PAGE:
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November 11, 2009

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HSE accused of complacency on lead exposure

UK limits on exposure to lead are too lax and could be putting tens of

thousands of workers at risk of serious health problems, yet the HSE is

ignoring expert advice, a new report has warned.

Unpublished HSE figures obtained by Hazards magazine, edited by University of Stirling professor Rory O’Neill, reveal that around 5000 workers, known to have blood lead levels below the UK’s recommended action level — 50 microgrammes of lead per 100ml of blood for men; 25µg/100ml for women — but above 10µg/100ml, could be suffering serious ill-health effects from exposure to lead.

The report points to an abundance of supporting research, including a report published in March his year by a health research centre at the University of California at Berkeley, which warned that blood levels of lead less than 20µg/100ml can cause hypertension, a risk factor for heart disease, stroke, chronic kidney damage, and impaired kidney and brain function.

The HSE figures, which give a breakdown of blood lead levels for all those under medical surveillance, apparently indicate that more than 5000 workers in 2007/08 had blood lead levels above 10µg/100ml, of whom roughly 3200 had levels in excess of 20µg/100ml. Just shy of 700 had exposures in excess of 40µg/100ml. All had levels of lead, which, according to the US report, made them at risk of permanent health damage.

According to O’Neill, the HSE recently told Hazards “there is no intention to review the lead standard at this point in time”. However, a series of meetings of the Executive’s Advisory Committee on Toxic Substances (ACTS) and the Working Group on Action to Control Chemicals (WATCH) in 2007 and 2008, revealed the need and desire for such an assessment. Following the presentation of a paper on the topic at a WATCH meeting in October last year, the chair noted: “WATCH had recommended that the UK standard for lead should be revisited.”

The HSE’s ‘Lead and you’ guide claims: “Serious health problems rarely occur unless people have at least 100 microgrammes of lead per decilitre of blood.” However, since the investigation by Hazards, and subsequent media interest from Channel 4 News, the guidance has been removed from its website.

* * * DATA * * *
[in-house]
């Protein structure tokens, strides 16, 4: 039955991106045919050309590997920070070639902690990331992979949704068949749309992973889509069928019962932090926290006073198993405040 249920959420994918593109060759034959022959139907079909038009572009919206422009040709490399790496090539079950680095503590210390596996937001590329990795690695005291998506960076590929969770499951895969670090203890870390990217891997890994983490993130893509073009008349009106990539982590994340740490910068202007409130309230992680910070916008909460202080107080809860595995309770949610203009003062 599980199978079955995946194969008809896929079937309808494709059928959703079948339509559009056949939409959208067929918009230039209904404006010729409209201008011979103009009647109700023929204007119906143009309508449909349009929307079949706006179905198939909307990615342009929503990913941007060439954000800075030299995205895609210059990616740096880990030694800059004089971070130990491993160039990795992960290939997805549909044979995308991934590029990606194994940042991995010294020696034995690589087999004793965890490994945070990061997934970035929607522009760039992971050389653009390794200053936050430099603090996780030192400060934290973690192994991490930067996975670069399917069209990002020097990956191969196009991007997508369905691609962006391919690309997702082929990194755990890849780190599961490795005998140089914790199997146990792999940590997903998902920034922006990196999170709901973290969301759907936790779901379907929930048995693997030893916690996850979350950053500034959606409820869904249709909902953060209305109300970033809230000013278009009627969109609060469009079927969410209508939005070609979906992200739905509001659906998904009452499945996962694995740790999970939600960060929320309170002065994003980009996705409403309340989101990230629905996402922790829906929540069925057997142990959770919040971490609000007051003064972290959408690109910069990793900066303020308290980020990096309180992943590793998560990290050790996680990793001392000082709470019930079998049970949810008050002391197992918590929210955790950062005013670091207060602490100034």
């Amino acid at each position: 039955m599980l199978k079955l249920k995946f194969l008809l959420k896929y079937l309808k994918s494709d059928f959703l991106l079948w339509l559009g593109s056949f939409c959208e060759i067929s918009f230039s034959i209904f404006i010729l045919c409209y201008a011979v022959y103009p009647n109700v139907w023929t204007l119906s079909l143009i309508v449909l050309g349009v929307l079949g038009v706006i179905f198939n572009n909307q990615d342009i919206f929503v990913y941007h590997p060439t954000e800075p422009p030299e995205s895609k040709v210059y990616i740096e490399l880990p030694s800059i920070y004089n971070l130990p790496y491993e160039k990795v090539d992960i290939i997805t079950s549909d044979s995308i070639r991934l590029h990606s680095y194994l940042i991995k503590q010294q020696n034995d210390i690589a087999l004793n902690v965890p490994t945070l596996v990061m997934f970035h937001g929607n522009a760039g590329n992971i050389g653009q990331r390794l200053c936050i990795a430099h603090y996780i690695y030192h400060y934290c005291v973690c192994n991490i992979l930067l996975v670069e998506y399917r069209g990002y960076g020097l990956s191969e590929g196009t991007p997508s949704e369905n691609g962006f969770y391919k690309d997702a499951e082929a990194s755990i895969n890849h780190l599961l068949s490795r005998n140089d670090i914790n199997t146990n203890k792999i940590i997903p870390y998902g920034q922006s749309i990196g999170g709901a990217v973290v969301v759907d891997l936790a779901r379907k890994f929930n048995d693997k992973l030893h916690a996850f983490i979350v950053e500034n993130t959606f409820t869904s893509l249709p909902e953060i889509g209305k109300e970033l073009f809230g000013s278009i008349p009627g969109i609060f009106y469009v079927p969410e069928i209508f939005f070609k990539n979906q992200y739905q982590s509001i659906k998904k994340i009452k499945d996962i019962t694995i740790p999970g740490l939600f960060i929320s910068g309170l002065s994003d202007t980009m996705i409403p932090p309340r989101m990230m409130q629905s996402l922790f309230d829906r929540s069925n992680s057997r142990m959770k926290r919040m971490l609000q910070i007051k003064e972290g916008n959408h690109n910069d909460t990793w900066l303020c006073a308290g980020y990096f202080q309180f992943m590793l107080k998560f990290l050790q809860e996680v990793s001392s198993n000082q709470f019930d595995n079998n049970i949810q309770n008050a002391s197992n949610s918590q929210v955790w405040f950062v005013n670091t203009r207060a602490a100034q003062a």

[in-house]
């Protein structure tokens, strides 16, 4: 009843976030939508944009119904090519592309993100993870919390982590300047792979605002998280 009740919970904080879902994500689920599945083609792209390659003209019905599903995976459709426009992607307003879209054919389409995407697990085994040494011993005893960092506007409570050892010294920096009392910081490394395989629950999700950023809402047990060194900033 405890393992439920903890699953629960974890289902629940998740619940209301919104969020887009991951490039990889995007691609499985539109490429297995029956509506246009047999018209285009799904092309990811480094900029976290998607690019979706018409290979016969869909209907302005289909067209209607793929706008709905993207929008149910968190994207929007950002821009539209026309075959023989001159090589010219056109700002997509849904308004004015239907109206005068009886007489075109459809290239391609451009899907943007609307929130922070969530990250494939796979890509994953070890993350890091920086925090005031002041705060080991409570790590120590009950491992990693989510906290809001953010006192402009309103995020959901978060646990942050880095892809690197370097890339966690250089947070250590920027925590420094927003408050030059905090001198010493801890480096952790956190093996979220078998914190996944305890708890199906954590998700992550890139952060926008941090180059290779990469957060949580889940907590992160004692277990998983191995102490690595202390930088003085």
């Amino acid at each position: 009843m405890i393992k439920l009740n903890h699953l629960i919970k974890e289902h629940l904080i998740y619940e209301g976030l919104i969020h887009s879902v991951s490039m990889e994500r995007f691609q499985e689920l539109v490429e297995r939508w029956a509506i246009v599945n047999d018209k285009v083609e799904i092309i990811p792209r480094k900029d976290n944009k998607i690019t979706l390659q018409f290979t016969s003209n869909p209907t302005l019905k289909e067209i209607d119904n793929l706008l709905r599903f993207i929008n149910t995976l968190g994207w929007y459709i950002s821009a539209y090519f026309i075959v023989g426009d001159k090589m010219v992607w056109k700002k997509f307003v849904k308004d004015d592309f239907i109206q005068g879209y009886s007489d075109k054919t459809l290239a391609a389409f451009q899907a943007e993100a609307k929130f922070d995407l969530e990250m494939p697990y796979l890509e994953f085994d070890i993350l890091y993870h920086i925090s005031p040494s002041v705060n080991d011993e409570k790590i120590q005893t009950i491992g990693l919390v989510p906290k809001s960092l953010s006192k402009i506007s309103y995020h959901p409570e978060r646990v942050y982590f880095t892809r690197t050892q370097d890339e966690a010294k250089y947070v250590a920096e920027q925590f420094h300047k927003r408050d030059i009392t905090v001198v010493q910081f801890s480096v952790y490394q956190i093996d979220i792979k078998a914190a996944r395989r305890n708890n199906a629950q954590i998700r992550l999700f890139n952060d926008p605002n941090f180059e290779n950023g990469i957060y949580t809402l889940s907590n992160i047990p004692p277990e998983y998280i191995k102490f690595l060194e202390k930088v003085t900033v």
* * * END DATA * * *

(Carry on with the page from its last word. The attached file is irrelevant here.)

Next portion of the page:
Explained an HSE spokesperson: “The leaflet ‘Lead and you’ was due a periodic review that has now begun, and this will take into account the latest scientific developments and the language used to be clear about risks. The leaflet will then be republished and will also be available free online on the HSE website.”

Responding to the call for tighter standards on lead, the spokesperson commented: “HSE’s regulations and statutory guidance on lead exposure are both in line with the wider EU regulatory framework. As with all hazardous substances, we look to take into account new evidence in framing regulations, guidance to employers, and advice to workers so that proper protections are in place.

“When appropriate, we will also undertake research, as we have done with blood lead levels. This will continue to be the case. We do not have evidence that there is a widespread problem of employers failing in their duty to protect workers from exposure to lead, including by arranging medical check-ups.”

Approaches to managing the risks associated Musculoskeletal disorders

In this episode of the Safety & Health Podcast, we hear from Matt Birtles, Principal Ergonomics Consultant at HSE’s Science and Research Centre, about the different approaches to managing the risks associated with Musculoskeletal disorders.

Matt, an ergonomics and human factors expert, shares his thoughts on why MSDs are important, the various prevalent rates across the UK, what you can do within your own organisation and the Risk Management process surrounding MSD’s.

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